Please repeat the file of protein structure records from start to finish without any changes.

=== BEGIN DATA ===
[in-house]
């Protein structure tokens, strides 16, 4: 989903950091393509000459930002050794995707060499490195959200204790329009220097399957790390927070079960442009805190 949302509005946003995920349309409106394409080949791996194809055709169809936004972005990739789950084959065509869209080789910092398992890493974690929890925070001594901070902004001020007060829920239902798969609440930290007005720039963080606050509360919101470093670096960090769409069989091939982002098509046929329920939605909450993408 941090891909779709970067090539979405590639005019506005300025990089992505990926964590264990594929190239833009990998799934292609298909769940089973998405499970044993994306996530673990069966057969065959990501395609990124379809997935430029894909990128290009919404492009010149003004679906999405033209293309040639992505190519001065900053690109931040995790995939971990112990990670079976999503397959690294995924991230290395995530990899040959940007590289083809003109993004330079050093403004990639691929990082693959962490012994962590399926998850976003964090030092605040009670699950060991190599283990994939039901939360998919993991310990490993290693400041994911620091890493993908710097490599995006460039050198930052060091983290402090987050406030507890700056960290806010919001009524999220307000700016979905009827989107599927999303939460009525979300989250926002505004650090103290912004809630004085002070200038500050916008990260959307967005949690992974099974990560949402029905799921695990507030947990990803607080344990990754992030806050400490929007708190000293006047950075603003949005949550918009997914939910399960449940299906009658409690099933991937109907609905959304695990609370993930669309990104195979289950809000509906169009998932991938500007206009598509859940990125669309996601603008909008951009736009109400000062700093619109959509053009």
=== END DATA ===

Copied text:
[in-house]
């Protein structure tokens, strides 16, 4: 989903950091393509000459930002050794995707060499490195959200204790329009220097399957790390927070079960442009805190 949302509005946003995920349309409106394409080949791996194809055709169809936004972005990739789950084959065509869209080789910092398992890493974690929890925070001594901070902004001020007060829920239902798969609440930290007005720039963080606050509360919101470093670096960090769409069989091939982002098509046929329920939605909450993408 941090891909779709970067090539979405590639005019506005300025990089992505990926964590264990594929190239833009990998799934292609298909769940089973998405499970044993994306996530673990069966057969065959990501395609990124379809997935430029894909990128290009919404492009010149003004679906999405033209293309040639992505190519001065900053690109931040995790995939971990112990990670079976999503397959690294995924991230290395995530990899040959940007590289083809003109993004330079050093403004990639691929990082693959962490012994962590399926998850976003964090030092605040009670699950060991190599283990994939039901939360998919993991310990490993290693400041994911620091890493993908710097490599995006460039050198930052060091983290402090987050406030507890700056960290806010919001009524999220307000700016979905009827989107599927999303939460009525979300989250926002505004650090103290912004809630004085002070200038500050916008990260959307967005949690992974099974990560949402029905799921695990507030947990990803607080344990990754992030806050400490929007708190000293006047950075603003949005949550918009997914939910399960449940299906009658409690099933991937109907609905959304695990609370993930669309990104195979289950809000509906169009998932991938500007206009598509859940990125669309996601603008909008951009736009109400000062700093619109959509053009």